1. Rachel Pieh Jones May 20, 2014

      So true that it was sad they hadn’t heard good things. I’m glad you had a chance to share with this young woman. Expectations can get so skewed and we do live in a broken world but there can be so much joy, it is easy to forget we have to sometimes fight for it. I am always thankful for the good example I had in my family – my parents. 41 years and counting…

  7. Colleen Mitchell May 19, 2014

    I do love me some Rachel Jones and this is no exception! Lovely and beautiful Rachel and so very reflective of what I have lived in my nearly 17 years of marriage. It has been so very hard at times. And it has often made me not like myself very much. But in the end, the struggling through and the knowing that we’re in this together has been an incredibly beautiful gift.

    1. Rachel Pieh Jones May 20, 2014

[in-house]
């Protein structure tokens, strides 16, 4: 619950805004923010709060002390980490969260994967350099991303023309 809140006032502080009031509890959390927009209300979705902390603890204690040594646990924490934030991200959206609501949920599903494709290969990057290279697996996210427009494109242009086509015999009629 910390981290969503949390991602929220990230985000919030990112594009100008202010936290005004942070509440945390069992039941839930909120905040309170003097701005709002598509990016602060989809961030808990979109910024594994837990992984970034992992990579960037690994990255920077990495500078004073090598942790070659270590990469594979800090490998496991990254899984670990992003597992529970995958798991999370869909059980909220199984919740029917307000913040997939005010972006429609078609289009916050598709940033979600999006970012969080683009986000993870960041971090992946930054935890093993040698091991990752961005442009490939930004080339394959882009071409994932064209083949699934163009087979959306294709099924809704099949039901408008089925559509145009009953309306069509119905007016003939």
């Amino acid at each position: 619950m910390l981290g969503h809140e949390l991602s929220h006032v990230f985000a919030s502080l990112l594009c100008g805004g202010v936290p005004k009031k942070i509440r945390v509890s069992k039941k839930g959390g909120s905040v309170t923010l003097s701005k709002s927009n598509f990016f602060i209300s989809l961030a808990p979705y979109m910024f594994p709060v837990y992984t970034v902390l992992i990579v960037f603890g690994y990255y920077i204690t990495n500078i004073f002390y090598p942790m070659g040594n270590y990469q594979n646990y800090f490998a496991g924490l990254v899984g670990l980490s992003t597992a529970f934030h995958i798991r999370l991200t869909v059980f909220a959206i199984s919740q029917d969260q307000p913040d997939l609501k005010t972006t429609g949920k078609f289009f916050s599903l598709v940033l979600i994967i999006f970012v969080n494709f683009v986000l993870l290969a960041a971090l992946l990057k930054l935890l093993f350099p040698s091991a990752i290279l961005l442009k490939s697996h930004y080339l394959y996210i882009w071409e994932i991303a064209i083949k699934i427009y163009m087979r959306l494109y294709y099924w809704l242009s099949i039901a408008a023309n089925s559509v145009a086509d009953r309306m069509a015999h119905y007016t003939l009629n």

Aw, thanks Colleen! The day before this went up was a hard one for me – totally my fault, acting like a child instead of an adult woman – toward my husband. *sigh* I guess we won’t ever be perfect, will we? But I am so thankful to know that we are in this together, he and I.

  8. Liz Schouten May 20, 2014

    I, too, am so very thankful that he and I are in this together. Fifteen years this summer, and they have been good years. Not always easy, in fact not easy fairly often, but good. Even good now, at this moment, as we wait to find out what the heck we’ll be doing next semester…what continent we’ll be on…the wait is not easy, but looking forward and knowing that wherever we’re going, whatever we’ll be doing, we’ll tackle it together…that is good.